Oak Ridge, Tenn., was faced with a rather unusual problem. Beavers had built a dam in a designated wetland area adjacent to a city-owned park, and residents had some concerns over the standing water and the beavers. The beaver dam was environmentally useful because it retained the water level in the wetland area, but citizens were still troubled by the pond.
“Several Oak Ridgers voiced concern over the presence of a beaver pond adjacent to a heavily used soccer field and a major roadway,” said Josh Collins, director of recreation and parks with the city of Oak Ridge. “The community was divided over how to deal with the beavers.”
So the city council-appointed Environmental Quality Advisory Board (EQAB) was assigned responsibility for resolving the issue. The diverse board—an unbiased community resource—works together to research a topic and make recommendations. “Oak Ridge has an unusual concentration of scientists and engineers, so our membership sometimes includes a person with specialized technical expertise that can help the city solve unusual technical problems,” said Ellen Smith, chairperson of the EQAB in Oak Ridge.
The Oak Ridge EQAB deals with a host of city problems, from beaver dams to U.S. Environmental Protection Agency regulations to solid waste programs. “The city's EQAB serves as a resource to the city council, the planning commission, and the [public works] staff to review topics of environmental interest,” said Gary Cinder, P.E., public works director of Oak Ridge. “When we have a matter arise in our department that we believe needs further input, we bring it to EQAB for their assistance.”
The beaver dam became a big issue about 10 years ago, and the board was called in to help resolve it. “One of our members works as a wetlands scientist,” said Smith. “He found out that before the beavers arrived, the site of the pond had been surveyed and determined to be a wetland. Thus, placement of fill to discourage the beavers would violate Section 404 of the Clean Water Act unless a permit was obtained from the Army Corps of Engineers. We shared this information with the city staff.”
Since the dam was constructed in a wetland area adjacent to a city-owned park, the EQAB worked with the Recreation and Parks Department to help solve the problem. Collins and his crew had to consult with the Army Corps of Engineers to determine what could be done to the dam, what regulations governed these activities, and what permits were required. Additional information from the Tennessee Valley Authority, the Tennessee Department of Environment and Conservation, and the U.S. Department of Agriculture (USDA) allowed the city to formulate a plan of action.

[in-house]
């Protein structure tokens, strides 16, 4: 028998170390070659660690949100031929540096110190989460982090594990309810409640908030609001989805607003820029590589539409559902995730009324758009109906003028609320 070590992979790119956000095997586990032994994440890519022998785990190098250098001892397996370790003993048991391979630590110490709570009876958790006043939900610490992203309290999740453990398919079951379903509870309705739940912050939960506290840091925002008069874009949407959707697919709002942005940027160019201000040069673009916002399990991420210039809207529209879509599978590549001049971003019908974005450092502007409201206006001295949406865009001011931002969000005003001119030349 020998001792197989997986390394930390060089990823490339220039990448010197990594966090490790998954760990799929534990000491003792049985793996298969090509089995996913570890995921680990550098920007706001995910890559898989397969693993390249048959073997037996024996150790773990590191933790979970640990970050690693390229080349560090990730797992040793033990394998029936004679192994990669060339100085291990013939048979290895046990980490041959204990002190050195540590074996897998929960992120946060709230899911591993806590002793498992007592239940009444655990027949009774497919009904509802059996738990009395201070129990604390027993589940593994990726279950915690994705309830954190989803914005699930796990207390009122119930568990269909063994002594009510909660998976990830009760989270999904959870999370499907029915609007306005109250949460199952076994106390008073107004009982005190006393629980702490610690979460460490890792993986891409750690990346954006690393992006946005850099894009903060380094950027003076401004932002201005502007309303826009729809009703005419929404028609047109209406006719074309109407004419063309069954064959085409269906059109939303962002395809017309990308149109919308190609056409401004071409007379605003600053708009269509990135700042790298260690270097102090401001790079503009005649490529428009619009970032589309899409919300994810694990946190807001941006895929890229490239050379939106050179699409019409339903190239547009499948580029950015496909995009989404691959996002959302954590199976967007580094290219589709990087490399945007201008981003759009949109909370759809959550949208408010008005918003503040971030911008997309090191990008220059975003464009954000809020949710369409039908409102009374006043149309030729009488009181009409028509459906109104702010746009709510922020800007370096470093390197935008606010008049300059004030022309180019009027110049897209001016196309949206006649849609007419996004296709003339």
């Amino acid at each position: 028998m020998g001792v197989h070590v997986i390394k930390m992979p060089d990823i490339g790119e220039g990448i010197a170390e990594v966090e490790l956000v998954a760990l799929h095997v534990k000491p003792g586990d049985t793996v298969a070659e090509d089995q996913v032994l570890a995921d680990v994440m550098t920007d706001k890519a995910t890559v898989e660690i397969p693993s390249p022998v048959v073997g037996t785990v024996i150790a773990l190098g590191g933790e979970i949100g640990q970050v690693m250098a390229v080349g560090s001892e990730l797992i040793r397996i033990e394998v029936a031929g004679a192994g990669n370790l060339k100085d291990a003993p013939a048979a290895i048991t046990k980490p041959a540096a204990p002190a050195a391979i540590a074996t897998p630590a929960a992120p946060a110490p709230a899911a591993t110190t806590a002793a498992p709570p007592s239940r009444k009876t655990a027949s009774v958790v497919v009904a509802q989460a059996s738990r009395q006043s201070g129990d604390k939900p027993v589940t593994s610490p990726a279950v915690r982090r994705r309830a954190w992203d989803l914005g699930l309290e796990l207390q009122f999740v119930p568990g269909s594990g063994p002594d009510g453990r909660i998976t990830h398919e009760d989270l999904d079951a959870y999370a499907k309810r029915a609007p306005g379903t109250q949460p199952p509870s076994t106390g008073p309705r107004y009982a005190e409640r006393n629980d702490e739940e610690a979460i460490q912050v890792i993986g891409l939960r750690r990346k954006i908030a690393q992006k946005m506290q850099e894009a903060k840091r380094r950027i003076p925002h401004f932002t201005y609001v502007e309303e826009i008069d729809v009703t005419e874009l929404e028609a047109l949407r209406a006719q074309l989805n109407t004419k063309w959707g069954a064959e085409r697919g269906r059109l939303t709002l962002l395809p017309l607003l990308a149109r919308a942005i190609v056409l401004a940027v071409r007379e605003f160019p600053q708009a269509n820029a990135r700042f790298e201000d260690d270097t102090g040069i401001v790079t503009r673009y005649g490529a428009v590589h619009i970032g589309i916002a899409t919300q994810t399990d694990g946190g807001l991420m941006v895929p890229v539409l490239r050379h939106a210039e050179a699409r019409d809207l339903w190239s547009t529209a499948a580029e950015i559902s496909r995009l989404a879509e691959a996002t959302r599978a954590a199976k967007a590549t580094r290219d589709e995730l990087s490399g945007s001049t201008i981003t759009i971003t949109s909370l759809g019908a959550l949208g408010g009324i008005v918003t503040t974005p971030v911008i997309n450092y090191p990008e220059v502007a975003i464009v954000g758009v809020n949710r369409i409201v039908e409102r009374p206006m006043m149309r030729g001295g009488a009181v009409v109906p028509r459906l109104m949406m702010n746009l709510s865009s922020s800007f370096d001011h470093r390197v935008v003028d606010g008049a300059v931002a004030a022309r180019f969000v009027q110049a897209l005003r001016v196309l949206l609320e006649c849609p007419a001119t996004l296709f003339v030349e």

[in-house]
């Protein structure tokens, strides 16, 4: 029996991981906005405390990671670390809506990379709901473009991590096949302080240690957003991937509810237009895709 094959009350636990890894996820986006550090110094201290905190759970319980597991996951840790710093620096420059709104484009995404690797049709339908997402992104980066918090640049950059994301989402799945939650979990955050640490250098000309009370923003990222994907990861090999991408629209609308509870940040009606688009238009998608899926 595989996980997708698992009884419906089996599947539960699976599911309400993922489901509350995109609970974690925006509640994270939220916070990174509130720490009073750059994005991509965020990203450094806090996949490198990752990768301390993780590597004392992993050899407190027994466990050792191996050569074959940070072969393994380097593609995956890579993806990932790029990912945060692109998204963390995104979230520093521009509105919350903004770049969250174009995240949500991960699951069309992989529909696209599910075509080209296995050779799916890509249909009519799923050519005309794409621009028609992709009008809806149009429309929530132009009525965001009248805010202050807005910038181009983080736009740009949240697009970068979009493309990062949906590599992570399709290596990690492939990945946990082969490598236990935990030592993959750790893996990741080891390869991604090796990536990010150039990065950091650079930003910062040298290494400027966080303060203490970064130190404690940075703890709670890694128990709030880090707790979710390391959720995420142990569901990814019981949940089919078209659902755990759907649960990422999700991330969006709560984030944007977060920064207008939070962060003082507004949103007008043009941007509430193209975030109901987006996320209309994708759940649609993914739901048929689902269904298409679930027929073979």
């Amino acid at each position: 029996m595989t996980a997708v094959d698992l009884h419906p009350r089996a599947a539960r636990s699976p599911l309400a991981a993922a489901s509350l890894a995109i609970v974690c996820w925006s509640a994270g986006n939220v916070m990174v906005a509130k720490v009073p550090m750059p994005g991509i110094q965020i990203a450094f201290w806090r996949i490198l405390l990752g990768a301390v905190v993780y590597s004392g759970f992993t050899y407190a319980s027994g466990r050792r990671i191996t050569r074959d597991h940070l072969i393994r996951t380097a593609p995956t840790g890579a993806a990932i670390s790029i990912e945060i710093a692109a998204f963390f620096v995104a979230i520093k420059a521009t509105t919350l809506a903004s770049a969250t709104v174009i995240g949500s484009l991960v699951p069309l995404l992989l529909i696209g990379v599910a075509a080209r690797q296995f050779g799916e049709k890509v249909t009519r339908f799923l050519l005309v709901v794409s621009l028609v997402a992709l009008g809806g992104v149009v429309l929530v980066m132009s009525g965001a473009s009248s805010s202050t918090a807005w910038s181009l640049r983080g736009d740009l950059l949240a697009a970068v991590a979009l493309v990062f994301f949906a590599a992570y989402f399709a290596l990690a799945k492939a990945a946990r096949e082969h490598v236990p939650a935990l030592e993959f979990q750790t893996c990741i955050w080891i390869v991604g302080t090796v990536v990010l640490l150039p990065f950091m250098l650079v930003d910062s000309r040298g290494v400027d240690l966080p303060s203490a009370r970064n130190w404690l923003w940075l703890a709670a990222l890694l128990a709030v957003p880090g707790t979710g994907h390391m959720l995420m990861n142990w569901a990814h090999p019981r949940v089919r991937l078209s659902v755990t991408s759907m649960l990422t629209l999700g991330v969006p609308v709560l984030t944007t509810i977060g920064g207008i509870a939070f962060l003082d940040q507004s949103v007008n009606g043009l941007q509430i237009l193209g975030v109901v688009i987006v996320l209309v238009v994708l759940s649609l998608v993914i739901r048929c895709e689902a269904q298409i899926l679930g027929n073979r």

Community concerns were always an issue for the department. “We had to find a solution that would address the fears expressed by one segment of the population while retaining a natural attraction—the beavers and their dam— for the remaining residents,” said Collins. The USDA/Soil Conservation Service provided a solution for dealing with the beavers that brought a win-win solution to the table. “The idea of installing the Clemson Beaver Pond Leveler (developed at Clemson University in South Carolina) in the pond was well received by all the agencies involved,” he said.
The beaver dam was constructed at the base of a bank along a stream channel. The leveler was constructed using polyvinyl chloride pipe, wire, and welded fence fabric. “The Clemson Beaver Pond Leveler actually regulates the depth of the water in the pond and allows excess water to run through the dam to a standpipe on the downstream side of the dam,” said Collins. “Since beavers are attracted to the sound of running water, the piping system moves excess water quietly through the dam into the channel below. When the beavers no longer hear running water, they feel their dam is complete and they move on to other areas.”
“The public works department provided the heavy construction labor and equipment to install the leveler in the dam,” said Cinder. “Our challenges were doing such heavy construction in a protected wetland area with the project having a very high visibility within the community. The terrain was quite steep, making simply getting to the site challenging.”
The beavers remain in residence, although the leveler has been successful in keeping them from enlarging the pond. However, citizen concerns continue to arise, and city personnel and EQAB continue to work together to resolve those concerns. “Last year, we heard from citizens concerned about the risk of contracting disease from the mosquitoes,” said Collins. “We don't think that this pond provides the habitat needed by the mosquitoes that carry West Nile virus, and EQAB is helping gather information to confirm that.”
For information about the EQAB in Oak Ridge, Tenn., visit www.ci.oak-ridge.tn.us/eqab.